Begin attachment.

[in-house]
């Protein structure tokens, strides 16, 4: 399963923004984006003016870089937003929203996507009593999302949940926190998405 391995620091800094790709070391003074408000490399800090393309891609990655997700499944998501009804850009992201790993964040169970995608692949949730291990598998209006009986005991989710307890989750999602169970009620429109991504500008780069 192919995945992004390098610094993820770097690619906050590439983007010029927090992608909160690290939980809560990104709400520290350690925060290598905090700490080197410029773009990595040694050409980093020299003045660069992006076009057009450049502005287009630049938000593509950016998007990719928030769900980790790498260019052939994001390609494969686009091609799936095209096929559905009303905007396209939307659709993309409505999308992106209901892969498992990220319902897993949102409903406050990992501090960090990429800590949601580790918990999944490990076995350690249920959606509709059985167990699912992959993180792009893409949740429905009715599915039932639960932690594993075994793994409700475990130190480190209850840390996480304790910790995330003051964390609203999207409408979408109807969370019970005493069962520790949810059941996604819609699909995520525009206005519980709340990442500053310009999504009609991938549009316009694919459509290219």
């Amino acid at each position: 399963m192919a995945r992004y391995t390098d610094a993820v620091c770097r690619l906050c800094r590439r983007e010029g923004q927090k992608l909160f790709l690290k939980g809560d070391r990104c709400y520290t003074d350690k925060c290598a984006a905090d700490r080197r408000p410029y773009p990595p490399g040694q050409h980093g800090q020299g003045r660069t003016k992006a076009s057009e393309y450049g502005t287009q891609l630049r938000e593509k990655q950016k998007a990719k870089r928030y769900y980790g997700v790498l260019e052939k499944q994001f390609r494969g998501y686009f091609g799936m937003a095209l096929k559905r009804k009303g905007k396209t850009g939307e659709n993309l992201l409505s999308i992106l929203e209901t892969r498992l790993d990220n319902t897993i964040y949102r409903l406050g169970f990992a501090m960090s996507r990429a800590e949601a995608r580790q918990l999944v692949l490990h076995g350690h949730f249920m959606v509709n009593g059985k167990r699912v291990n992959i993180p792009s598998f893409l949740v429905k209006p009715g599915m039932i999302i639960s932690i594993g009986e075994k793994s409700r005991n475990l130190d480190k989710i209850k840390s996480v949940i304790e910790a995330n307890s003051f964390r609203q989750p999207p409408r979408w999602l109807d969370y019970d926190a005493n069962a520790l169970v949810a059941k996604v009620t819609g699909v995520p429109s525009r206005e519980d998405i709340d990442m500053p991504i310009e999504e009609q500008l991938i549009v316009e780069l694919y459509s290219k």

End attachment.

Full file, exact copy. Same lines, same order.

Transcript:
[in-house]
């Protein structure tokens, strides 16, 4: 399963923004984006003016870089937003929203996507009593999302949940926190998405 391995620091800094790709070391003074408000490399800090393309891609990655997700499944998501009804850009992201790993964040169970995608692949949730291990598998209006009986005991989710307890989750999602169970009620429109991504500008780069 192919995945992004390098610094993820770097690619906050590439983007010029927090992608909160690290939980809560990104709400520290350690925060290598905090700490080197410029773009990595040694050409980093020299003045660069992006076009057009450049502005287009630049938000593509950016998007990719928030769900980790790498260019052939994001390609494969686009091609799936095209096929559905009303905007396209939307659709993309409505999308992106209901892969498992990220319902897993949102409903406050990992501090960090990429800590949601580790918990999944490990076995350690249920959606509709059985167990699912992959993180792009893409949740429905009715599915039932639960932690594993075994793994409700475990130190480190209850840390996480304790910790995330003051964390609203999207409408979408109807969370019970005493069962520790949810059941996604819609699909995520525009206005519980709340990442500053310009999504009609991938549009316009694919459509290219």
């Amino acid at each position: 399963m192919a995945r992004y391995t390098d610094a993820v620091c770097r690619l906050c800094r590439r983007e010029g923004q927090k992608l909160f790709l690290k939980g809560d070391r990104c709400y520290t003074d350690k925060c290598a984006a905090d700490r080197r408000p410029y773009p990595p490399g040694q050409h980093g800090q020299g003045r660069t003016k992006a076009s057009e393309y450049g502005t287009q891609l630049r938000e593509k990655q950016k998007a990719k870089r928030y769900y980790g997700v790498l260019e052939k499944q994001f390609r494969g998501y686009f091609g799936m937003a095209l096929k559905r009804k009303g905007k396209t850009g939307e659709n993309l992201l409505s999308i992106l929203e209901t892969r498992l790993d990220n319902t897993i964040y949102r409903l406050g169970f990992a501090m960090s996507r990429a800590e949601a995608r580790q918990l999944v692949l490990h076995g350690h949730f249920m959606v509709n009593g059985k167990r699912v291990n992959i993180p792009s598998f893409l949740v429905k209006p009715g599915m039932i999302i639960s932690i594993g009986e075994k793994s409700r005991n475990l130190d480190k989710i209850k840390s996480v949940i304790e910790a995330n307890s003051f964390r609203q989750p999207p409408r979408w999602l109807d969370y019970d926190a005493n069962a520790l169970v949810a059941k996604v009620t819609g699909v995520p429109s525009r206005e519980d998405i709340d990442m500053p991504i310009e999504e009609q500008l991938i549009v316009e780069l694919y459509s290219k």